Sir Thomas John Mellis Napier (1882-1976) was born in Dunbar, Scotland and migrated to South Australia in 1898. He studied law at the University of Adelaide and completed his articles under Charles Cameron Kingston. Napier became the youngest practitioner in the Supreme Court at just 21 years of age. In 1921 he was made a King’s Council. Just three years later he was appointed a Supreme Court judge. He served as Chief Justice of South Australia from 1942 to 1967.
Mellis Napier, as he was generally known, chaired two significant and contentious Royal Commissions: the 1935 enquiry into Australia’s monetary and banking systems, and the 1959 consideration of a retrial of Aboriginal man Rupert Max Stuart.
Napier was active in a wide range of community organisations. He was president of the English Speaking Union, a grand master of the Grand Lodge of Ancient, Free and Accepted Masons of South Australia, patron of the National Trust of South Australia, president of the St John Ambulance Association and Chancellor of the University of Adelaide (1948-61).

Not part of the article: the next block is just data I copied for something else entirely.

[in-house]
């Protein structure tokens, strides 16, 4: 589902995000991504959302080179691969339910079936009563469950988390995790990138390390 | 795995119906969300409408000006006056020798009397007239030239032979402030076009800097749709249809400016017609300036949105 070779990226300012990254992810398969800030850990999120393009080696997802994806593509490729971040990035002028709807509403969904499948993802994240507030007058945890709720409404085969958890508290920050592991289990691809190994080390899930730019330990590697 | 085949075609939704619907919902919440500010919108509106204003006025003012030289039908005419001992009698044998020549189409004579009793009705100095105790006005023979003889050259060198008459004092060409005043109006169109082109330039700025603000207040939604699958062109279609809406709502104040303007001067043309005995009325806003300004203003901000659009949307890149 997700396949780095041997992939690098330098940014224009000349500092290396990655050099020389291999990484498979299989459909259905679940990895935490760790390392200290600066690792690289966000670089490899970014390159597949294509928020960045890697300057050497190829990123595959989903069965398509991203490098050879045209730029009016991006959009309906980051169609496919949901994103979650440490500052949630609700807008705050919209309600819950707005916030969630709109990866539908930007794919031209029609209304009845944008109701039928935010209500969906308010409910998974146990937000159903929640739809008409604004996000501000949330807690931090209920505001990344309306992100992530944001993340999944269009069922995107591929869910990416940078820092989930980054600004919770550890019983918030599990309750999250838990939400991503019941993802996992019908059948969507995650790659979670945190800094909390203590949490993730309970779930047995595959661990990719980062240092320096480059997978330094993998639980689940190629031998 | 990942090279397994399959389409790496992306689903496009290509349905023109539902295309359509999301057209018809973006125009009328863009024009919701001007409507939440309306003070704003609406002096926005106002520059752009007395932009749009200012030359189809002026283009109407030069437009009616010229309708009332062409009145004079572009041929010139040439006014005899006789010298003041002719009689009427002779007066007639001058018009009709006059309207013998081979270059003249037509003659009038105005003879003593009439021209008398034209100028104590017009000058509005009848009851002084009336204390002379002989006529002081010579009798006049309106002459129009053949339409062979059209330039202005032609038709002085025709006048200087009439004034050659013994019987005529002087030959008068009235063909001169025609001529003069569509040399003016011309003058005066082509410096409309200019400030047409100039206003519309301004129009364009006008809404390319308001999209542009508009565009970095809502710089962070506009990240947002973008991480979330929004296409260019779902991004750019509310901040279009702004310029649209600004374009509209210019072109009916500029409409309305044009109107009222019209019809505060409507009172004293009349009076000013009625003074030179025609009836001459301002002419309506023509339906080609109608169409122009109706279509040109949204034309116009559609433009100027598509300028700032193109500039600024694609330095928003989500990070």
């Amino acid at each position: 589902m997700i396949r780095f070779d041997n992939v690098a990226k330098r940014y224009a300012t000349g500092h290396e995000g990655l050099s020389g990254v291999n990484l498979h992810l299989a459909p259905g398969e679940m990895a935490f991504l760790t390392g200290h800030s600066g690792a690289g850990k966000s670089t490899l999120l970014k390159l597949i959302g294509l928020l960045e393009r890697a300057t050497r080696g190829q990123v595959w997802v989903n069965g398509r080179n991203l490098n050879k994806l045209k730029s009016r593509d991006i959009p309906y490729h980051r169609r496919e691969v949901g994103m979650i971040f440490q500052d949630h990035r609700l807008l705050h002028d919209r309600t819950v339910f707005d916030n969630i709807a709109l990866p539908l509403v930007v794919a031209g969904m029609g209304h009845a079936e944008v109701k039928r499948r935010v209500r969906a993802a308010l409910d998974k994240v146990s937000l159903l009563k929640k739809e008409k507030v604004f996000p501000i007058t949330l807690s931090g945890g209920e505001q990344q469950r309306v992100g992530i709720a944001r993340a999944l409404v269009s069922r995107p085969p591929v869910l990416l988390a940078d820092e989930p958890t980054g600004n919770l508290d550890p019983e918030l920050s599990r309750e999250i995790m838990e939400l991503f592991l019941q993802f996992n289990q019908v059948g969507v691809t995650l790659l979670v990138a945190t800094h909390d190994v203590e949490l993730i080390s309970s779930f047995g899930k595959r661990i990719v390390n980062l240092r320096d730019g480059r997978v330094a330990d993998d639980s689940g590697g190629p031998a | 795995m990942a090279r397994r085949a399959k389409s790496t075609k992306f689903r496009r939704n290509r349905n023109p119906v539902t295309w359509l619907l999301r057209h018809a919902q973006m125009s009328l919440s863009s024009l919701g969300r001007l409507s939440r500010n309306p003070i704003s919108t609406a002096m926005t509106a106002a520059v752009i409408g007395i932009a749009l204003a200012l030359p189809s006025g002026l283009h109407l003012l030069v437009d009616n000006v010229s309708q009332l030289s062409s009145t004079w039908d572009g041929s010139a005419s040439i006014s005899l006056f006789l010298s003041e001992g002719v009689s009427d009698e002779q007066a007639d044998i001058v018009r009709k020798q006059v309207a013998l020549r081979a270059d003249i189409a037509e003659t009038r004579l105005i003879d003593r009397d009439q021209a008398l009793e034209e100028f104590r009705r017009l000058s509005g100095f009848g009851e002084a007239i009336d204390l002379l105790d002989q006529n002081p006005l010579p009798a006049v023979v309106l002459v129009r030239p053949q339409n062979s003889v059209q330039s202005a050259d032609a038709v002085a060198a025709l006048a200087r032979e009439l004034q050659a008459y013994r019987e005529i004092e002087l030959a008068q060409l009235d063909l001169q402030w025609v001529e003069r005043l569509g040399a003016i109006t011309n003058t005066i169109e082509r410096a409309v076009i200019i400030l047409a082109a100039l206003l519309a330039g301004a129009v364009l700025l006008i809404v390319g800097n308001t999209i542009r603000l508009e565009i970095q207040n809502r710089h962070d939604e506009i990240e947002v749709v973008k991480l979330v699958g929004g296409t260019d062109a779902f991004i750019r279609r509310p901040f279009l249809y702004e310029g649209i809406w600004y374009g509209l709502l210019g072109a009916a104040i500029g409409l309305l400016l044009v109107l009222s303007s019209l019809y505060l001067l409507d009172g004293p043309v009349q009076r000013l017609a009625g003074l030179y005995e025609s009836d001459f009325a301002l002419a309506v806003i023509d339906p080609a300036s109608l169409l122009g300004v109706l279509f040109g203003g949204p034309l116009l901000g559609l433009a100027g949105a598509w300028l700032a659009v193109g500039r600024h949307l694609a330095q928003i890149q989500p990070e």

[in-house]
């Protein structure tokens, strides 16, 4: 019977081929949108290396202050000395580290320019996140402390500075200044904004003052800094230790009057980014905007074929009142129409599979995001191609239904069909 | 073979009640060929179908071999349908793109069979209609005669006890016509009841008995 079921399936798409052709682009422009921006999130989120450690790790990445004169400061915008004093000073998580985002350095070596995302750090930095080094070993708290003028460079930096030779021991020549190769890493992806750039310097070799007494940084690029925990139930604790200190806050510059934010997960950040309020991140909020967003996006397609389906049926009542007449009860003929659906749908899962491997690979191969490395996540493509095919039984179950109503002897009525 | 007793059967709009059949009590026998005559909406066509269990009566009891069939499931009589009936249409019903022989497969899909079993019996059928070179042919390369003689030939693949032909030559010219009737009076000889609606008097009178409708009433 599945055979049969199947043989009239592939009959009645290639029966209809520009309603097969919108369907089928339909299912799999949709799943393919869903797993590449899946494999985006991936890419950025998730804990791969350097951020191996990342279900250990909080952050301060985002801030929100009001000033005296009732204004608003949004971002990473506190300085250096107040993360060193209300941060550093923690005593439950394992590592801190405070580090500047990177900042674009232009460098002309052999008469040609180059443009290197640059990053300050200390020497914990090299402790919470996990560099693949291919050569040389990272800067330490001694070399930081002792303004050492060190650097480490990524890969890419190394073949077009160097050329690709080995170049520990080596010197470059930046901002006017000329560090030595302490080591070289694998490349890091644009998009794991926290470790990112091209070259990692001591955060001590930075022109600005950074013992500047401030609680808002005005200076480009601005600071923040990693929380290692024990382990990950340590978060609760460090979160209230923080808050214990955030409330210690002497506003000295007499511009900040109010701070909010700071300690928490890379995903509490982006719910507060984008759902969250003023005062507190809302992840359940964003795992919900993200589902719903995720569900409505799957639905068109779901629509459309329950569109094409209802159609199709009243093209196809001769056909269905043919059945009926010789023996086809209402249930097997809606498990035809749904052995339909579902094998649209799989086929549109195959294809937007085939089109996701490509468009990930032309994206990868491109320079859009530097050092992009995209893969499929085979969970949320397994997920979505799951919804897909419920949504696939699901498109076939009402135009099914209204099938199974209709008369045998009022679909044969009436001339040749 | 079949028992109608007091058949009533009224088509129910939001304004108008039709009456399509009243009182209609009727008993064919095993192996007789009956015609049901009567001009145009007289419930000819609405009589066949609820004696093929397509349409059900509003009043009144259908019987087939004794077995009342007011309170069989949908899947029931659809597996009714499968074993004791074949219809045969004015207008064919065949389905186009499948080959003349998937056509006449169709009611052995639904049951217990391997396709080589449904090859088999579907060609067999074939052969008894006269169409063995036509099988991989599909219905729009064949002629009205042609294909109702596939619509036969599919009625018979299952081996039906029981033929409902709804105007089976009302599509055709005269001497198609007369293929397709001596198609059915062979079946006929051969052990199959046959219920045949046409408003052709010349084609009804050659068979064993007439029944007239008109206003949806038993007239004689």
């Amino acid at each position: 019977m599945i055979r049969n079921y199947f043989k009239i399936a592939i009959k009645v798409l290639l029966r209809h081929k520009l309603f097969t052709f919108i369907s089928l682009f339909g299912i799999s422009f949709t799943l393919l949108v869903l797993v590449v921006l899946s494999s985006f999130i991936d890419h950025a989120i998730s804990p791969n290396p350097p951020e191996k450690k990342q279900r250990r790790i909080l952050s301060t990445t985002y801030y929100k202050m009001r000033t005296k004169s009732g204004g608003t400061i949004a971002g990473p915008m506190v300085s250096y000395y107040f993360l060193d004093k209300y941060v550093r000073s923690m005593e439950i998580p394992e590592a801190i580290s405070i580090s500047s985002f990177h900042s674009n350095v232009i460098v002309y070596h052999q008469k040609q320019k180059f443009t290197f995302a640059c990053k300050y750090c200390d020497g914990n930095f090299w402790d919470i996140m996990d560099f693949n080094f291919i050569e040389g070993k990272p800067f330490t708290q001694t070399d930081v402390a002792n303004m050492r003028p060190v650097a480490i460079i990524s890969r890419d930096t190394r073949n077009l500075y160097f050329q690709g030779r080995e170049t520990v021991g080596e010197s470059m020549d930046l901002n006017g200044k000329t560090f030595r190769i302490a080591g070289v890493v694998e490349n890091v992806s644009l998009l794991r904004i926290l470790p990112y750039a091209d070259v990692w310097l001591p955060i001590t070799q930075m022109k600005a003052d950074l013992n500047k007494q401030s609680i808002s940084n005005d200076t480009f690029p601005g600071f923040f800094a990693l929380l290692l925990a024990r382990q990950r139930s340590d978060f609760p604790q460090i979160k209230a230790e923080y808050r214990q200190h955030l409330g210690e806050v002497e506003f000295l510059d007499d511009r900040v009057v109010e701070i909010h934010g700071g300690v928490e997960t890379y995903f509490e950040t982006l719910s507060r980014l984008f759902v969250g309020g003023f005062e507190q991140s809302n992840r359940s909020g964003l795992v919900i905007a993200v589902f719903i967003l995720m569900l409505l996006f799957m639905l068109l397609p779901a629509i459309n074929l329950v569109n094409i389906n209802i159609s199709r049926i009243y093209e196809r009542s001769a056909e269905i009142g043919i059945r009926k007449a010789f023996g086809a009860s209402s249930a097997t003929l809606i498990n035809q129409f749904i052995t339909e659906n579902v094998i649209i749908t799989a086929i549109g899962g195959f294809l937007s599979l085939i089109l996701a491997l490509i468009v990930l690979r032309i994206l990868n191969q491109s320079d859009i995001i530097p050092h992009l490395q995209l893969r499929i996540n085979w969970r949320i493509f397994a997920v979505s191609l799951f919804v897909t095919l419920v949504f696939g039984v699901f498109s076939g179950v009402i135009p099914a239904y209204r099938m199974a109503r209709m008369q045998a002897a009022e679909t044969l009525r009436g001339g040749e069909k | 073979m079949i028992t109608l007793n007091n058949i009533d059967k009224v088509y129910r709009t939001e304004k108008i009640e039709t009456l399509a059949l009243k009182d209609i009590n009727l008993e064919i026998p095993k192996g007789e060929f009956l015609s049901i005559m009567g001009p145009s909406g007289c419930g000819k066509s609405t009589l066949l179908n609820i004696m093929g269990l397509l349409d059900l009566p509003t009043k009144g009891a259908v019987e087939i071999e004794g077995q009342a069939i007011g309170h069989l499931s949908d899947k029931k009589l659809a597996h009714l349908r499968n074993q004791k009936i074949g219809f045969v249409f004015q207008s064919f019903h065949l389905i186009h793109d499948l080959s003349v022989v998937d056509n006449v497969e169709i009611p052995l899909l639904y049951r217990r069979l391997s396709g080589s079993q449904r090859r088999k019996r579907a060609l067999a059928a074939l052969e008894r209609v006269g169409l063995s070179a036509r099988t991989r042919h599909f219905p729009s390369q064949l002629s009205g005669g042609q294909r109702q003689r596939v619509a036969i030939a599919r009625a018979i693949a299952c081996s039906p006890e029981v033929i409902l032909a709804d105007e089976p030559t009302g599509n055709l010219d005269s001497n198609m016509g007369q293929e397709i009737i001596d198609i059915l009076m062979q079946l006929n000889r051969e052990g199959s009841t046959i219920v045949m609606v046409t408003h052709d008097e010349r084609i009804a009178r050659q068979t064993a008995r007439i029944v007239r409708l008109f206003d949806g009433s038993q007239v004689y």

Mellis Napier received a state funeral on his death in 1976.
The bronze bust of Mellis Napier sits not far from the entrance to Government House, North Terrace in recognition of his long service as Lieutenant-Governor from 1947 to 1973.
Prominent South Australian sculptor John Dowie had displayed a plaster cast of the bust at the Advertiser Art Exhibition in 1970. Sir Lloyd Dumas, chairman and managing director of the Advertiser, approved of the work and, together with other admirers of Napier, paid for its production. They presented the completed bust to the City of Adelaide for public display.
The bronze was cast by FJ Lemon of Moorabbin, Victoria. The Adelaide City Council provided the plaque and stone pedestal, which was designed by WA Gilbert of Medindie in Adelaide in association with Dowie.
The bust was unveiled by Governor-General Sir Paul Hasluck on 2 July 1970 before a gathering of 150 people. The 88-year-old Napier was present. Reflecting his discomfort with the contemporary period of social unrest, he expressed a desire for ‘a better time to come’.